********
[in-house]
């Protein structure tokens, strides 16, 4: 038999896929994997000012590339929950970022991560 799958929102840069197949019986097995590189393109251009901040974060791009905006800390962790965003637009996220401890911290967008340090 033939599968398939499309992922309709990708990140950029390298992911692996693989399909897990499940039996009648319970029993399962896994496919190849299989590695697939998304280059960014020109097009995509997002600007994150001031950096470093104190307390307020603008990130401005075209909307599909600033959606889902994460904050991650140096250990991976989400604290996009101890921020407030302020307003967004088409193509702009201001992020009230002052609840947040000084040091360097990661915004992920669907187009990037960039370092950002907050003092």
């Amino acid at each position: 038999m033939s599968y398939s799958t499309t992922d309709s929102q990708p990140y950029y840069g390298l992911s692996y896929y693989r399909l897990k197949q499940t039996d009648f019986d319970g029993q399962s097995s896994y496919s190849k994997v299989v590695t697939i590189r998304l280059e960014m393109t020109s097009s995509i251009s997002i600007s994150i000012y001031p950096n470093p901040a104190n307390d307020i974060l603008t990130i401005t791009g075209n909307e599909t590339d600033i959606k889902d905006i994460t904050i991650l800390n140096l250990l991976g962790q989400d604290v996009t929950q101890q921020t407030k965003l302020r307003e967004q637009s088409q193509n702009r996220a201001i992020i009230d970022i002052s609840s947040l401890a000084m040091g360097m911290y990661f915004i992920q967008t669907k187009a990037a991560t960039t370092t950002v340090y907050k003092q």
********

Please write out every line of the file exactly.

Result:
[in-house]
């Protein structure tokens, strides 16, 4: 038999896929994997000012590339929950970022991560 799958929102840069197949019986097995590189393109251009901040974060791009905006800390962790965003637009996220401890911290967008340090 033939599968398939499309992922309709990708990140950029390298992911692996693989399909897990499940039996009648319970029993399962896994496919190849299989590695697939998304280059960014020109097009995509997002600007994150001031950096470093104190307390307020603008990130401005075209909307599909600033959606889902994460904050991650140096250990991976989400604290996009101890921020407030302020307003967004088409193509702009201001992020009230002052609840947040000084040091360097990661915004992920669907187009990037960039370092950002907050003092």
């Amino acid at each position: 038999m033939s599968y398939s799958t499309t992922d309709s929102q990708p990140y950029y840069g390298l992911s692996y896929y693989r399909l897990k197949q499940t039996d009648f019986d319970g029993q399962s097995s896994y496919s190849k994997v299989v590695t697939i590189r998304l280059e960014m393109t020109s097009s995509i251009s997002i600007s994150i000012y001031p950096n470093p901040a104190n307390d307020i974060l603008t990130i401005t791009g075209n909307e599909t590339d600033i959606k889902d905006i994460t904050i991650l800390n140096l250990l991976g962790q989400d604290v996009t929950q101890q921020t407030k965003l302020r307003e967004q637009s088409q193509n702009r996220a201001i992020i009230d970022i002052s609840s947040l401890a000084m040091g360097m911290y990661f915004i992920q967008t669907k187009a990037a991560t960039t370092t950002v340090y907050k003092q």